Gigabyte adds Thunderbolt 3 support to its latest Brix PCs

Gigabyte is bringing Thunderbolt 3 to small-form-factor PCs with four new Brix barebones: the GB-BSi5T-6200, the GB-BSi5HT-6200, the GB-BSi7T-6500, and the GB-BSi7HT-6500. These four Brix are divided into two classes. A "T" in the name signifies a version with M.2 support and Thunderbolt 3, while the HT designation indicates support for an M.2 SSD, a 2.5" SATA device, and Thunderbolt 3. The BSi5T-6200 and i5HT-6200 include Intel's Core i5-6200U CPU, while the i7T-6500 and i7HT-6500 get the somewhat more powerful  Core i7-6500U.

The Brix are enclosed in brushed aluminum cases. Four USB 3.0 ports, audio and microphone jacks, and an SD card reader dot the front and sides of the case. The Thunderbolt 3-certified USB Type-C port sit at the rear of the unit, and that high-speed port is accompanied by a Gigabit Ethernet jack, a mini DisplayPort, an HDMI output, and a Kensington lock slot. Native network connectivity is achieved with 802.11 ac dual-band Wi-Fi, Bluetooth 4.2 or the aforementioned Gigabit Ethernet. Brix buyers will need to provide their own storage and RAM to complete these barebones PCs.

Comments closed
    • hubick
    • 4 years ago

    The specs say it’s HDMI 2.0, woo!!

    The only drawback is no mention of an IR port like the NUC has, or HDMI CEC control like the Raspberry Pi has.

    Edit: These were announced back in January, but it still doesn’t look like they’re actually available anywhere? 🙁

      • Duck
      • 4 years ago

      Good availability in UK.

    • Krogoth
    • 4 years ago

    Thunderbolt 3 makes a lot sense here.

      • Redocbew
      • 4 years ago

      You almost sound impressed.

    • PBCrunch
    • 4 years ago

    Forgive my ignorance. Does this mean these can be attached to those huge boxes that hold graphics cards?

      • Jeff Kampman
      • 4 years ago

      From what I’ve read, Gigabyte would have to enable some stuff in firmware to make it happen. If they did so, there’d be nothing preventing someone from plugging in a Razer Core or whatever.

      • Raymond Page
      • 4 years ago

      Possibly, there’s a Thunderbolt eGPU certification and firmware update that’s required for TB3 ports to support the external chassis’ with graphics cards. I’ve only seen laptops certified. I suspect we’ll see that manufacturers release BIOS/firmware updates to support eGPU if they don’t at launch. Check out the [url=https://thunderbolttechnology.net/blog/you-tweeted-we-listened-thunderbolt-3-capabilities-and-more<]Thunderbolt twitter page[/url<].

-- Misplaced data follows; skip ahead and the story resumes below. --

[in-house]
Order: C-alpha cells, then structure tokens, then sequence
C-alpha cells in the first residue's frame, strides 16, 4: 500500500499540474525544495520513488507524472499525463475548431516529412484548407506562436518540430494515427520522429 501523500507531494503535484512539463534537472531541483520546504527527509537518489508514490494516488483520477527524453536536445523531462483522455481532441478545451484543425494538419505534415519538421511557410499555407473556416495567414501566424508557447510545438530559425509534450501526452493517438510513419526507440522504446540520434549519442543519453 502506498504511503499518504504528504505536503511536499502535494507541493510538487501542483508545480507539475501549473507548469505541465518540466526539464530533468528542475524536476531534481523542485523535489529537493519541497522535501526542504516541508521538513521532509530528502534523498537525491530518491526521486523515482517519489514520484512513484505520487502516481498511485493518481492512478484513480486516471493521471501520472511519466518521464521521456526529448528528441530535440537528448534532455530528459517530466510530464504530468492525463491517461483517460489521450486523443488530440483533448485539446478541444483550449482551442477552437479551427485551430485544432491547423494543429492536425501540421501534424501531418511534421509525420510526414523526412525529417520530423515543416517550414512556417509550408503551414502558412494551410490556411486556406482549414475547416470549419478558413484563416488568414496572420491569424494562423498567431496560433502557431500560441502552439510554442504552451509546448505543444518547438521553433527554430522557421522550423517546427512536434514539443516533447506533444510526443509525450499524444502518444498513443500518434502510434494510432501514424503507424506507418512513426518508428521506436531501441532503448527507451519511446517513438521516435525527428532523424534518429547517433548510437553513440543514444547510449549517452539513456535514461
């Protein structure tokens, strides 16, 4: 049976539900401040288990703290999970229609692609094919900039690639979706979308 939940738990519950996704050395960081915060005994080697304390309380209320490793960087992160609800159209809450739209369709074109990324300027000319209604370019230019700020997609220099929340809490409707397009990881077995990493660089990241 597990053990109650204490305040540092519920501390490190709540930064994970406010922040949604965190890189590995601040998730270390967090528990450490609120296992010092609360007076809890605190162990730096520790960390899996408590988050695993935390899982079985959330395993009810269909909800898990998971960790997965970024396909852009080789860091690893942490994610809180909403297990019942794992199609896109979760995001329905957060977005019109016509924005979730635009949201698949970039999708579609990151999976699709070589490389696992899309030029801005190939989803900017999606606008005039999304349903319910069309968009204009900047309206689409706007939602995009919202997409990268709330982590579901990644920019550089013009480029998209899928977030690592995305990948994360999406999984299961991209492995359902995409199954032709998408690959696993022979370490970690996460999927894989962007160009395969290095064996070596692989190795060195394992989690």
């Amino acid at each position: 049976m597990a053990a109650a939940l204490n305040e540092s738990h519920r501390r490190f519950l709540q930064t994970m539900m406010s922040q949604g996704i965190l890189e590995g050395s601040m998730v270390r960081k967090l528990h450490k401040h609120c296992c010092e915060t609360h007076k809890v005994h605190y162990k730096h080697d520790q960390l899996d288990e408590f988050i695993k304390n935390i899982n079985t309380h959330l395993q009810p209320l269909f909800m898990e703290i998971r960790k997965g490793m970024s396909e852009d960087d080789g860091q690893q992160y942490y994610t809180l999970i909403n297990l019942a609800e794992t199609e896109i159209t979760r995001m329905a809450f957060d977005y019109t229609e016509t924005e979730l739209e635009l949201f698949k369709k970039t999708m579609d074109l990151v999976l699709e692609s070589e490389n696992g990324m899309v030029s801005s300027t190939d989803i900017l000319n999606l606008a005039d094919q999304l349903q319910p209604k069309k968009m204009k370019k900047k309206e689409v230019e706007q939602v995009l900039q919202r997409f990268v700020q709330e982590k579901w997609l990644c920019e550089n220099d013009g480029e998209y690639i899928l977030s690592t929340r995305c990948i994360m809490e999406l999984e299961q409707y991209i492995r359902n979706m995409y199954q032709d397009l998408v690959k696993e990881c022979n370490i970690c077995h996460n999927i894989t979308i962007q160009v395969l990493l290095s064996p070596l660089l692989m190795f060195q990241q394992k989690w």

• gc9
        • 4 years ago

        The TB3/Razer-Core/X-connect [url=https://thunderbolttechnology.net/blog/gaming-go-thunderbolt-3<]publicity[/url<] and AMD [url=http://www.amd.com/en-us/innovations/software-technologies/technologies-gaming/xconnect<]X-connect products[/url<] lists the higher-end non-laptop NUC6i7KYK, not sure if that counts as certified, but certainly indicates they'll accept business for non-laptops.

      • cygnus1
      • 4 years ago

      This is kind of what I’m hoping for actually. If they add that, then I’ll definitely be getting an eGPU chassis of some kind and then eventually both a laptop and PC that can both make use of it.

      Now the next thing they’ll need to do is come up with wireless Thunderbolt…

        • EndlessWaves
        • 4 years ago

        Bear in mind that these CPUs are very entry level in desktop terms, the i5-5200U was similarly performing to a Celeron G1820, so expect a i5-6200U to only just creep above Celeron G3900 speeds, it probably won’t match a G4400.

          • cygnus1
          • 4 years ago

          That’s fine, this is just the first wave of these coming out. I’m curious if we’ll see any mini-ITX boards come out that have the eGPU capability. That’d be something you could fit a higher wattage CPU on at least.

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